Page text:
Blogging also gives me the opportunity to try different things, like keep up with new blogging tech, social media, expand my blog, etc. Well, that’s the theory. I tend to get so caught up in reading and reviewing that I never do bloggy things I want to do, like more personal posts. I do hope to kick off a personal year long project of posting 1 book photo per day to my Instagram account, as an extra way of promoting books I love while improving my book photography skills (you’ll see below they aren’t too good yet!)

As for why I love reading… it’s just a part of me. I can’t even begin to answer that question, other than say I can’t go a few hours without reading.


4: Take a picture of your bookshelf and share it with us!

armchair bea 2015 shelfie

My main series of bookshelves. It’s hard to get them all in one picture because they span an entire wall. There’s a Star Wars/Forgotten Realms bookcase, a fantasy/urban fantasy/paranormal/science fiction bookcase, and a general bookcase. As you can see, they’re starting to get a bit messy, which means I need to reorganize.

armchair bea 2015 shelfie

My attempt at a rainbow bookcase! Yellow/orange/green book spines are hard to find! The bottom shelf used to be my Harry Potter collection (US and UK editions) but it’s been taken over by books I need to find spots.


And that’s it. I went with 4 questions since I’m worried my electric will go out before I finish this post :D See ya’ll tomorrow!

– leeanna

Book Review: The Shadow Revolution by Clay Griffith and Susan Griffith

Book Review: The Shadow Revolution by Clay Griffith and Susan GriffithThe Shadow Revolution by Clay Griffith, Susan Griffith
Series: Crown & Key #1
Published by Del Rey on June 2, 2015
Genres: Paranormal, Steampunk, Urban Fantasy
Pages: 320
Format: eARC
Source: NetGalley
Goodreads
3 Stars
A thrilling new Victorian-era urban fantasy for fans of Kevin Hearne’s Iron Druid Chronicles, the Showtime series Penny Dreadful, and the Sherlock Holmes movies featuring Robert Downey, Jr.

They are the realm’s last, best defense against supernatural evil. But they’re going to need a lot more silver.

As fog descends, obscuring the gas lamps of Victorian London, werewolves prowl the shadows of back alleys. But they have infiltrated the inner circles of upper-crust society as well. Only a handful of specially gifted practitioners are equipped to battle the beasts. Among them are the roguish Simon Archer, who conceals his powers as a spell-casting scribe behind the smooth veneer of a dashing playboy; his layabout mentor, Nick Barker, who prefers a good pub to thrilling heroics; and the self-possessed alchemist Kate Anstruther, who is equally at home in a ballroom as she is on a battlefield.

After a lycanthrope targets Kate’s vulnerable younger sister, the three join forces with fierce Scottish monster-hunter Malcolm MacFarlane—but quickly discover they’re dealing with a threat far greater than anything they ever imagined.

Book Review:

A couple of years ago, I thoroughly enjoyed a wickedly good vampire book, THE GREYFRIAR, by Clay Griffith and Susan Griffith. Ever since finishing the Vampire Empire series, I’ve kept my eye out for new books by the authors since I couldn’t wait to read something else of theirs.

THE SHADOW REVOLUTION kicks off a new urban fantasy series set in Victorian London, Crown & Key. Simon Archer may be the last scribe around, but he prefers to squander his time attending parties and finding his way into corsets. He and mentor Nick happily stick to the shadows until one of his old paramours is killed in front of him … by a werewolf.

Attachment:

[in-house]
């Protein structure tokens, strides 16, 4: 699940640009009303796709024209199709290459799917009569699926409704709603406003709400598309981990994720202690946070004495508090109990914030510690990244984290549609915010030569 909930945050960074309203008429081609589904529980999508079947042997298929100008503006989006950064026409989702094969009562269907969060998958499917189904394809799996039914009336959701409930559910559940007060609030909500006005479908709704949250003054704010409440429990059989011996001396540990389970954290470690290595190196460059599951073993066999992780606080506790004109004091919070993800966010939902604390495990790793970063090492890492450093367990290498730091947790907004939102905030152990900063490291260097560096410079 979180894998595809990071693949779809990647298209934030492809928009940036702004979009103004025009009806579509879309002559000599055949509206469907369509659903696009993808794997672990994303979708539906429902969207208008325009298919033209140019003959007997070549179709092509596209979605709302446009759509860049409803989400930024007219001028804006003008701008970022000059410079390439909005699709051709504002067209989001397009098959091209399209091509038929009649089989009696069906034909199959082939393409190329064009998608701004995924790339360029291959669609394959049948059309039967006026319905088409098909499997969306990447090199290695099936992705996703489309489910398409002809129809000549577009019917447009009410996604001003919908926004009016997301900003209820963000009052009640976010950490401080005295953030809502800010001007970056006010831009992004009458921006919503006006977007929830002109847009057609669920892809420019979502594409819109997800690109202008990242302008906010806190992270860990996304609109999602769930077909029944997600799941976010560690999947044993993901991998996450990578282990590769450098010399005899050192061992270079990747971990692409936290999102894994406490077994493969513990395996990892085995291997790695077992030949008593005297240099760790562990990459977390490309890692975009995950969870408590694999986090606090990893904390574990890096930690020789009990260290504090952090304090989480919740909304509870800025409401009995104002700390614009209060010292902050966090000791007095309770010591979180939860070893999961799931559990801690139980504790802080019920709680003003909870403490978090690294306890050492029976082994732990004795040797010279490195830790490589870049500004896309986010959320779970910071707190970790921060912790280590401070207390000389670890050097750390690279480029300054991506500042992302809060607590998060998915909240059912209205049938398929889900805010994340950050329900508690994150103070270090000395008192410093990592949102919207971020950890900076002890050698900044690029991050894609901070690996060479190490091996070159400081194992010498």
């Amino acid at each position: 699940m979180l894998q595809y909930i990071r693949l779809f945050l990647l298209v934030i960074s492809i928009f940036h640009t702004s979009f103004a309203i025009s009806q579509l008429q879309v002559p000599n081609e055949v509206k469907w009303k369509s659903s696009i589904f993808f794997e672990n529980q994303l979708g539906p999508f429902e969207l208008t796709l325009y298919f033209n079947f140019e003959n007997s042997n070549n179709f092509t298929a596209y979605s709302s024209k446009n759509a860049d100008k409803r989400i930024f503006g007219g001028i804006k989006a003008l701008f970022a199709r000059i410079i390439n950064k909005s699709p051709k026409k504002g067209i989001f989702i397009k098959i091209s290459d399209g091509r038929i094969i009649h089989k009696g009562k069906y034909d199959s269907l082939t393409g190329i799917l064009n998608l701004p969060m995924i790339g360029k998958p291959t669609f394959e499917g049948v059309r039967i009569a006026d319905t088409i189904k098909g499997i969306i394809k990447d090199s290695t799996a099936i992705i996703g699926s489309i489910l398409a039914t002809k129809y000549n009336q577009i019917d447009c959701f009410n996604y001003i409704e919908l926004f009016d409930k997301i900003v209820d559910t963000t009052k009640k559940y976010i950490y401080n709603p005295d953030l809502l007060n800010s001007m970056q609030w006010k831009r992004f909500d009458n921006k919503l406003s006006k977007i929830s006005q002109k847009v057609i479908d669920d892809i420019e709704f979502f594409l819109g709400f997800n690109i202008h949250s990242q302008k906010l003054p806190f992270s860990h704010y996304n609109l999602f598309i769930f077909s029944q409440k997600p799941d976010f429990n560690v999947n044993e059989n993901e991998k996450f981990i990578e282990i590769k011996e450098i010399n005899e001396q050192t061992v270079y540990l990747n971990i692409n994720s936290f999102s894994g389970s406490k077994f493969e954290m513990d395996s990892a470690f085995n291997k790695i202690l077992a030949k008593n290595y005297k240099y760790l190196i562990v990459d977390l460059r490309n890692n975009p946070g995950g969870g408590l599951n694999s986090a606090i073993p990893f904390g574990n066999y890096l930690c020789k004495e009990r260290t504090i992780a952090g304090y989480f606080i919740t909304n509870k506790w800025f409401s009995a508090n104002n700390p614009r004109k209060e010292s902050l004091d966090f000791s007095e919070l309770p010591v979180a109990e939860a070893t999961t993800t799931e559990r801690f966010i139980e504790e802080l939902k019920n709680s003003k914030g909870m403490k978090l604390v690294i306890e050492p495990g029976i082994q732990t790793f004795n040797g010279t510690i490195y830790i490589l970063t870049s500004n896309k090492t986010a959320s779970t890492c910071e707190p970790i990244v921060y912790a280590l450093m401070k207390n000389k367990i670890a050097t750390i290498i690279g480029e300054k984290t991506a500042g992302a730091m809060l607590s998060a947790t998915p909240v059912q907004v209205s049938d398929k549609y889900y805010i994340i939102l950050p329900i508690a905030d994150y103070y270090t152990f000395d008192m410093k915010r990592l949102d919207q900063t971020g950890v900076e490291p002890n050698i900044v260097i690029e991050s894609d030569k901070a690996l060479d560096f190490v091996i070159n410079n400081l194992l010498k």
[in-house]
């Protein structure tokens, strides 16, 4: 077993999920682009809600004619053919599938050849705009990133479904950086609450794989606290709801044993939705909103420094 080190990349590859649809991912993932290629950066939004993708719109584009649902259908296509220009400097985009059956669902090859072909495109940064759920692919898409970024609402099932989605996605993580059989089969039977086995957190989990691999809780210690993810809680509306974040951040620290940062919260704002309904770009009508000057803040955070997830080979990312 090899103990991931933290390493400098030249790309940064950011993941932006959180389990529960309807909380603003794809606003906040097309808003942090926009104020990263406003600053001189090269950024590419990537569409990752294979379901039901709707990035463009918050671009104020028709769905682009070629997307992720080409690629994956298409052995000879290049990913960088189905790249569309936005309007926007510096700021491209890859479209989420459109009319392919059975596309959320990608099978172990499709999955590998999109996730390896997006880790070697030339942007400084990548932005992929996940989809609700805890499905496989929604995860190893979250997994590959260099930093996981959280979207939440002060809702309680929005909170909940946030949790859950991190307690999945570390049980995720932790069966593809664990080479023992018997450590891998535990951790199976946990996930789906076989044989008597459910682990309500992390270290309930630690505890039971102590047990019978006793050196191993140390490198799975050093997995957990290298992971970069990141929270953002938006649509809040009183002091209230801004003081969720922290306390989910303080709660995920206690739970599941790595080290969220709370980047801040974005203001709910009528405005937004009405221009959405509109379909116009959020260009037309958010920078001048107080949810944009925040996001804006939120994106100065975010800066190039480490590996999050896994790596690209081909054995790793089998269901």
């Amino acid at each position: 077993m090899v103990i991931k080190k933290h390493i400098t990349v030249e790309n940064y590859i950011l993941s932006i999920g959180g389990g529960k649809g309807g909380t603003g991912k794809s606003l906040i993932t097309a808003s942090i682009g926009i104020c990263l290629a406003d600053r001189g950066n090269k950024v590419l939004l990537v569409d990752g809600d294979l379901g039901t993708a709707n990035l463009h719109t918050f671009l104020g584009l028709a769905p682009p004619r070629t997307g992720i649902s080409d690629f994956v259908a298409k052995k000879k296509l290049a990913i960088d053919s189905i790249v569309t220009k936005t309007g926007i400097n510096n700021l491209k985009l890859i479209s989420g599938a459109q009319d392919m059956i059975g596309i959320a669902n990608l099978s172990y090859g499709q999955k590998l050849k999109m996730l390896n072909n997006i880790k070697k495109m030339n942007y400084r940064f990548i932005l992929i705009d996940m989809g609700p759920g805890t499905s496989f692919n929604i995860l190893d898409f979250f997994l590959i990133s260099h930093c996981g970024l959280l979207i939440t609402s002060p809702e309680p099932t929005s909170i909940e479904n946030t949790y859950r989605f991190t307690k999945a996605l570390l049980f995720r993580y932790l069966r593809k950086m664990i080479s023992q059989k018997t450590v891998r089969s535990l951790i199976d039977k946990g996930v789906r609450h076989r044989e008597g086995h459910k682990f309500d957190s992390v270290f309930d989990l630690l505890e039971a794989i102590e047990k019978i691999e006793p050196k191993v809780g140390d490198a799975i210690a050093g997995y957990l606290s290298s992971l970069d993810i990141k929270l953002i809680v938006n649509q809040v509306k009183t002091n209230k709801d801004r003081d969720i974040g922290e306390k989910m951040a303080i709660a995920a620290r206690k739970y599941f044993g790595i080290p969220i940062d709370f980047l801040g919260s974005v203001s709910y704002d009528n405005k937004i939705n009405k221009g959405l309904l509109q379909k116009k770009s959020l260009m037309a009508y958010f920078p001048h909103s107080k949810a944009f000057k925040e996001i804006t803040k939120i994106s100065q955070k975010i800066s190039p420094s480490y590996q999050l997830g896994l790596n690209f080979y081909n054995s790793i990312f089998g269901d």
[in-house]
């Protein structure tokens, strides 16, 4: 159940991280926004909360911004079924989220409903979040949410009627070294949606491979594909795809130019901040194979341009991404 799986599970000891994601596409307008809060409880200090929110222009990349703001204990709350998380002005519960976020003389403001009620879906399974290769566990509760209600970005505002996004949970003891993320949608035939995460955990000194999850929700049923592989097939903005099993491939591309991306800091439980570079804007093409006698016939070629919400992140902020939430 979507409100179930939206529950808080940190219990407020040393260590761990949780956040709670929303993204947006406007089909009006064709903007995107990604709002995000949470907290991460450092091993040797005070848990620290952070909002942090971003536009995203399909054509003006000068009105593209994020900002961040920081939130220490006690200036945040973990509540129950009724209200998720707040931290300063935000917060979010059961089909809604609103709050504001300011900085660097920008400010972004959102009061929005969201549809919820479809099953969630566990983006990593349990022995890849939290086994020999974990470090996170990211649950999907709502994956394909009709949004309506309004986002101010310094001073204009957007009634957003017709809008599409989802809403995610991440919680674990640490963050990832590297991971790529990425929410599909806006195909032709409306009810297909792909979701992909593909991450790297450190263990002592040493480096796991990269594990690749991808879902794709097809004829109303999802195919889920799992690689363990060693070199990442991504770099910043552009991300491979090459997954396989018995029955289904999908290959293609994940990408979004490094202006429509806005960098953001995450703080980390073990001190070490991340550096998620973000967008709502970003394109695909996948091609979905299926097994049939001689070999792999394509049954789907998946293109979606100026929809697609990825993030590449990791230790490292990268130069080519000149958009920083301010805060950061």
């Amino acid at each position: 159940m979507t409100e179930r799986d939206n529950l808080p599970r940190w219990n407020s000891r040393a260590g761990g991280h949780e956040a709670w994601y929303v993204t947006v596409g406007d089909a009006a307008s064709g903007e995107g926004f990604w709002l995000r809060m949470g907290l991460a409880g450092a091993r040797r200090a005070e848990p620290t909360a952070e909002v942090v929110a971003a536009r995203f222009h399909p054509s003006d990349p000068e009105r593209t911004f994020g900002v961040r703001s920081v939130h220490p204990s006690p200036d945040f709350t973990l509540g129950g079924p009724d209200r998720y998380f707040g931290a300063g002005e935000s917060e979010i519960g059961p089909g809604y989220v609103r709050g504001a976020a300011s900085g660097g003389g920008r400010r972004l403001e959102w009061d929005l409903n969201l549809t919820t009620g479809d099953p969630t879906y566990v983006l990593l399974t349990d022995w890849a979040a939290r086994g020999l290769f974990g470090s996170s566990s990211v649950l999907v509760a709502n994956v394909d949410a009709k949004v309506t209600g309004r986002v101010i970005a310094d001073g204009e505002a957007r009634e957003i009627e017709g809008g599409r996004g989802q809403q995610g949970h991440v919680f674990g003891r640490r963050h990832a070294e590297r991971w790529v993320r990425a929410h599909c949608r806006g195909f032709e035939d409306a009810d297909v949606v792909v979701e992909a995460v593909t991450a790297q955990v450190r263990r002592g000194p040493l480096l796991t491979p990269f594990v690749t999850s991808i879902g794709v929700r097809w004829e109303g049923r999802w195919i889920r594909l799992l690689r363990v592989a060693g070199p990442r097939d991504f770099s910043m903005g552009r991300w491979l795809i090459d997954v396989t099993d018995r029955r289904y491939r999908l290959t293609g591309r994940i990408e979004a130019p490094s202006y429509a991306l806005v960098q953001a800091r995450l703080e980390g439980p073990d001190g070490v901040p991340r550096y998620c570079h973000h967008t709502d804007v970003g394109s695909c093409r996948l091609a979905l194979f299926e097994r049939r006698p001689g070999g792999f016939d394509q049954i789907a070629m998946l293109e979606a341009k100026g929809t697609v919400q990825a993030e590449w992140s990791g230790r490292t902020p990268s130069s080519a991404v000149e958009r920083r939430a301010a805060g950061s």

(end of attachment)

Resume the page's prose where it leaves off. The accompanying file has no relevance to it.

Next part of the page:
It’s the kick Simon needs to realize he’s wasting his potential. But of course, he soon finds himself in a world of trouble when he helps Kate Anstruther rescue her sister from another werewolf. Because one werewolf just isn’t enough — they manage to find a whole pack.

THE SHADOW REVOLUTION has a magic system I like; I’m always craving inscription and alchemy! I do wish we saw more of both, but what was there was good. I was particularly intrigued by Simon’s tattoos (the cover is a great representation), which allow him to quickly cast spells. Aether sickness, which comes on from using too much magic, is a fitting downside.

The characters are also fun, and I look forward to seeing more of them. Simon’s described as a playboy, and there’s a little of that, but I was also happy to a deeper, more responsible side to him. Kate’s good too, a woman who bucks society’s conventions in favor of her interest in alchemy. I would have liked to see more about Nick, Kate’s servant Hogarth, cool inventor Penny, and werewolf hunter Malcolm.

There’s a LOT of action in THE SHADOW REVOLUTION, and so I found there was less character development because so much time was spent fighting. The action scenes were good, but after a while, I have to confess I wanted to drug everyone with a potion so they’d take a break. There was a lot of charging into danger when worn out and injured from the last fight, and the fights got a bit repetitive.

However, even if I did have a few quibbles with THE SHADOW REVOLUTION, I will definitely check out the rest of the series. I’ve never seen such creepy homunculi, for instance, and I’m super curious about the key, as well as if Simon and Kate’s fathers will have any importance on the story.

This is a great time to start, because book two, THE UNDYING LEGION, will be out at the end of June, and book three, THE CONQUERING DARK will be out at the end of July. No year long wait between installments!

Socialize with the author:

Clay Griffith and Susan Griffith:
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– leeanna

Book Review: Headstrong by Rachel Swaby

Book Review: Headstrong by Rachel SwabyHeadstrong: 52 Women Who Changed Science--and the World by Rachel Swaby